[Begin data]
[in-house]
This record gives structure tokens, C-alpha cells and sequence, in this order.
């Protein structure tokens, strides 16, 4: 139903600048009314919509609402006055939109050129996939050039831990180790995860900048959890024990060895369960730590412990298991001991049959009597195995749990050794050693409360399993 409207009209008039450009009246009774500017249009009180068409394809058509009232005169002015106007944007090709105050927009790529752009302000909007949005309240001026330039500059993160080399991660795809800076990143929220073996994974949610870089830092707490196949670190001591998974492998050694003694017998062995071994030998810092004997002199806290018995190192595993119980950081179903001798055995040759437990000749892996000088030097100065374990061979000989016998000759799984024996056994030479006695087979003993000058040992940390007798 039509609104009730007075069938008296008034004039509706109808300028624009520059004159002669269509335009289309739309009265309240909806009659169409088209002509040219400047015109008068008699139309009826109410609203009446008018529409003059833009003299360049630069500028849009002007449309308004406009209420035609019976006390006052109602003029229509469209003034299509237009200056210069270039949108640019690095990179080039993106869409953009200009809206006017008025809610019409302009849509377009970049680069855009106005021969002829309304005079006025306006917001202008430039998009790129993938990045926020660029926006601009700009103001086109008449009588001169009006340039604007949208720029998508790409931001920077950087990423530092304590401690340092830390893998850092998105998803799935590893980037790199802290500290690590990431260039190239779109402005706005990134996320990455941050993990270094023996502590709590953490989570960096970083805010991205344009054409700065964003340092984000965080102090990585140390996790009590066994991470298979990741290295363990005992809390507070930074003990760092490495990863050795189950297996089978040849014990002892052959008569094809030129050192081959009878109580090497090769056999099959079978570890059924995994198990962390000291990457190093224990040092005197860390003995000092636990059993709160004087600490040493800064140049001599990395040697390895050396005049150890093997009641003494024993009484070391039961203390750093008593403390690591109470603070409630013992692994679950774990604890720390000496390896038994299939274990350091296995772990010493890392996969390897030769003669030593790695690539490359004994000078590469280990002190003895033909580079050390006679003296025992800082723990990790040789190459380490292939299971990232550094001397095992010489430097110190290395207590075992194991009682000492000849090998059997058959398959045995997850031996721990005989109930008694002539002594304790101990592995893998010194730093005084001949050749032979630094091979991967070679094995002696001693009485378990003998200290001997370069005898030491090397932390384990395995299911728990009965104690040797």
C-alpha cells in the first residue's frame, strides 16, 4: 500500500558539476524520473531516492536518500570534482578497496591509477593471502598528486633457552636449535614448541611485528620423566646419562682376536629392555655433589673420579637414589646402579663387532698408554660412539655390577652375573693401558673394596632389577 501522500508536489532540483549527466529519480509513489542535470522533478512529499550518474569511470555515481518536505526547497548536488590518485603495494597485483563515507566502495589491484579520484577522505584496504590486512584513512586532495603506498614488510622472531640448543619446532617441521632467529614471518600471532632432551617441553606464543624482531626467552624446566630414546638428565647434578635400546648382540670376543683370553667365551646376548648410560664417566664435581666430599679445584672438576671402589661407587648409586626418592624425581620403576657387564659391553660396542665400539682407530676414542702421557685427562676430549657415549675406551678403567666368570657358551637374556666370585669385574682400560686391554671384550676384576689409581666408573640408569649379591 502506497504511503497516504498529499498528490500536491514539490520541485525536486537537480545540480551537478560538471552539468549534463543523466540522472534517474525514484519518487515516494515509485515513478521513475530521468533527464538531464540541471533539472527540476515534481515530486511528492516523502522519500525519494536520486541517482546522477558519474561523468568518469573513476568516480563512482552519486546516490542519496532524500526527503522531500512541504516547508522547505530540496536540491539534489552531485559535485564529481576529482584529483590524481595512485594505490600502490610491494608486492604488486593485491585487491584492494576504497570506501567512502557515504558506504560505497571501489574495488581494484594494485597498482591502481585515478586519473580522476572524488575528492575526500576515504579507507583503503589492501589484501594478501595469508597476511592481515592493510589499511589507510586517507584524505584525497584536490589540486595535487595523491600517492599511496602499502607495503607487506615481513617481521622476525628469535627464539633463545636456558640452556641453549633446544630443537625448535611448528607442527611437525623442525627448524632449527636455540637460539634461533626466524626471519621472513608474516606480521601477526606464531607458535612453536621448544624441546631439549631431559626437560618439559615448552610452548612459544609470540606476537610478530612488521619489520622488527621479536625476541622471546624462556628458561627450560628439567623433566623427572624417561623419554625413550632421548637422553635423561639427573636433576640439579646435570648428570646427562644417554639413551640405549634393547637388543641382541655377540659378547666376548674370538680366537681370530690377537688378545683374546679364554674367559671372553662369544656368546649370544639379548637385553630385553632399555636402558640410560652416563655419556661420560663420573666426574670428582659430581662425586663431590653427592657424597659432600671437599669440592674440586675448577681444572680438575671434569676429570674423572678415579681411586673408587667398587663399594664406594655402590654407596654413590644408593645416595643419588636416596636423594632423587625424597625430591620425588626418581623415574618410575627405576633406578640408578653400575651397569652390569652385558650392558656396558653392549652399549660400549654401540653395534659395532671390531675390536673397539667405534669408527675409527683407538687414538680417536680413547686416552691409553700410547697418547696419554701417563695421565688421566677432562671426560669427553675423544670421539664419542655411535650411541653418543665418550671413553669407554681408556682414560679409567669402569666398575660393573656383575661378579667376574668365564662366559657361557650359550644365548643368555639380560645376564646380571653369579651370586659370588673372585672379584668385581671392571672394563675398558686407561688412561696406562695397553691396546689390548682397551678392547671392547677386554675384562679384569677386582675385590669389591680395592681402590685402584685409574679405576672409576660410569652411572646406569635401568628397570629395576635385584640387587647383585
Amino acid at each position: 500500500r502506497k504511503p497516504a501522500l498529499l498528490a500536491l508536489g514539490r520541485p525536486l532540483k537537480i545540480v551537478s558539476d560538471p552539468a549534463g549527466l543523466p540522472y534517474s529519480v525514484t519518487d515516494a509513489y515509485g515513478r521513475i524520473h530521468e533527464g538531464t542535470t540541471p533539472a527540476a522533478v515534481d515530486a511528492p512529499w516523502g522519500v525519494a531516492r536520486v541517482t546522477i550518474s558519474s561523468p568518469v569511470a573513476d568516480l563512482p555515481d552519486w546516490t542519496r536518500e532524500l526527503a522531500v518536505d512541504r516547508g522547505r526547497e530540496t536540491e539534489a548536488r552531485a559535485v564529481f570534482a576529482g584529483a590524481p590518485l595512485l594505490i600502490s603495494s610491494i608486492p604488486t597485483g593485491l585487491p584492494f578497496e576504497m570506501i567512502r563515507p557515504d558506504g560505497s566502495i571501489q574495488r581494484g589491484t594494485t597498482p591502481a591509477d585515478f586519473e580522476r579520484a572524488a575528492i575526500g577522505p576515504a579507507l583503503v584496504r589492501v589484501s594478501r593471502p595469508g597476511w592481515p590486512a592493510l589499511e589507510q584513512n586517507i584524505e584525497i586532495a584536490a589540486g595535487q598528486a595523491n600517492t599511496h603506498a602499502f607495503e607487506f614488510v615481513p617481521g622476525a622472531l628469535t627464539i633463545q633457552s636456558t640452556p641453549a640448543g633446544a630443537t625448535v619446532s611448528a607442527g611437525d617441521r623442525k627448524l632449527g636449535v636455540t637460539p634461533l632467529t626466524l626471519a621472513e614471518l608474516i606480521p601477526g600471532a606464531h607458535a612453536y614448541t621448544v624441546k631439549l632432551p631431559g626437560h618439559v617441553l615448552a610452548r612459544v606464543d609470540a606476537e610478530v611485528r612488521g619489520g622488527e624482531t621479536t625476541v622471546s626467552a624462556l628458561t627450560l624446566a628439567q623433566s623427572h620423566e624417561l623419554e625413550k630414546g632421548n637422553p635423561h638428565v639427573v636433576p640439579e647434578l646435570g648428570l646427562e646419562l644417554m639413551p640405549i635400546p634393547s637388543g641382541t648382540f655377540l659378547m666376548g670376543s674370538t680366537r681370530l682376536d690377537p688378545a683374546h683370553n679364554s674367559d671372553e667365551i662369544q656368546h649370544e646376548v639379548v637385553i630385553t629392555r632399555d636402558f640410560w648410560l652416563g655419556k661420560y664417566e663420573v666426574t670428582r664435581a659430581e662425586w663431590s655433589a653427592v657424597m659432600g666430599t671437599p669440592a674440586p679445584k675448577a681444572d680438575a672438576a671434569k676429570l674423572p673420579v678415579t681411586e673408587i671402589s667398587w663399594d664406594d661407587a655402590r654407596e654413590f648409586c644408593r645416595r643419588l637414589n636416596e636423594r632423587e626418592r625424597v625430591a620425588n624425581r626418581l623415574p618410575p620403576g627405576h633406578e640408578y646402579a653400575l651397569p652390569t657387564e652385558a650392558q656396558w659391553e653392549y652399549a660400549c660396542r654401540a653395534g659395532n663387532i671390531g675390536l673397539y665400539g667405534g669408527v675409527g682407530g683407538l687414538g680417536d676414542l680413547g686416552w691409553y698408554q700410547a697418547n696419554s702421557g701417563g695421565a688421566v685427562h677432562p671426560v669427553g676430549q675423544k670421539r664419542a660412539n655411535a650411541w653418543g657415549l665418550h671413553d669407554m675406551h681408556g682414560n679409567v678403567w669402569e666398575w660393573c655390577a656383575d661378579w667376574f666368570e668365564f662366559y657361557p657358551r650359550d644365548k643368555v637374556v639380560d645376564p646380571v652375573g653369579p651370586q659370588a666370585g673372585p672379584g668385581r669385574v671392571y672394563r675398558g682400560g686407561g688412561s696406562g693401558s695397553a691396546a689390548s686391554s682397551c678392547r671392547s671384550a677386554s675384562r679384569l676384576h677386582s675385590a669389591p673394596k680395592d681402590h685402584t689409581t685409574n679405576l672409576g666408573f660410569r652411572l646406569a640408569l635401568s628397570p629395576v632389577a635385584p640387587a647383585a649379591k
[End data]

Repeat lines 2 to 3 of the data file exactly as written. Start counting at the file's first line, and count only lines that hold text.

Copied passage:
This record gives structure tokens, C-alpha cells and sequence, in this order.
């Protein structure tokens, strides 16, 4: 139903600048009314919509609402006055939109050129996939050039831990180790995860900048959890024990060895369960730590412990298991001991049959009597195995749990050794050693409360399993 409207009209008039450009009246009774500017249009009180068409394809058509009232005169002015106007944007090709105050927009790529752009302000909007949005309240001026330039500059993160080399991660795809800076990143929220073996994974949610870089830092707490196949670190001591998974492998050694003694017998062995071994030998810092004997002199806290018995190192595993119980950081179903001798055995040759437990000749892996000088030097100065374990061979000989016998000759799984024996056994030479006695087979003993000058040992940390007798 039509609104009730007075069938008296008034004039509706109808300028624009520059004159002669269509335009289309739309009265309240909806009659169409088209002509040219400047015109008068008699139309009826109410609203009446008018529409003059833009003299360049630069500028849009002007449309308004406009209420035609019976006390006052109602003029229509469209003034299509237009200056210069270039949108640019690095990179080039993106869409953009200009809206006017008025809610019409302009849509377009970049680069855009106005021969002829309304005079006025306006917001202008430039998009790129993938990045926020660029926006601009700009103001086109008449009588001169009006340039604007949208720029998508790409931001920077950087990423530092304590401690340092830390893998850092998105998803799935590893980037790199802290500290690590990431260039190239779109402005706005990134996320990455941050993990270094023996502590709590953490989570960096970083805010991205344009054409700065964003340092984000965080102090990585140390996790009590066994991470298979990741290295363990005992809390507070930074003990760092490495990863050795189950297996089978040849014990002892052959008569094809030129050192081959009878109580090497090769056999099959079978570890059924995994198990962390000291990457190093224990040092005197860390003995000092636990059993709160004087600490040493800064140049001599990395040697390895050396005049150890093997009641003494024993009484070391039961203390750093008593403390690591109470603070409630013992692994679950774990604890720390000496390896038994299939274990350091296995772990010493890392996969390897030769003669030593790695690539490359004994000078590469280990002190003895033909580079050390006679003296025992800082723990990790040789190459380490292939299971990232550094001397095992010489430097110190290395207590075992194991009682000492000849090998059997058959398959045995997850031996721990005989109930008694002539002594304790101990592995893998010194730093005084001949050749032979630094091979991967070679094995002696001693009485378990003998200290001997370069005898030491090397932390384990395995299911728990009965104690040797």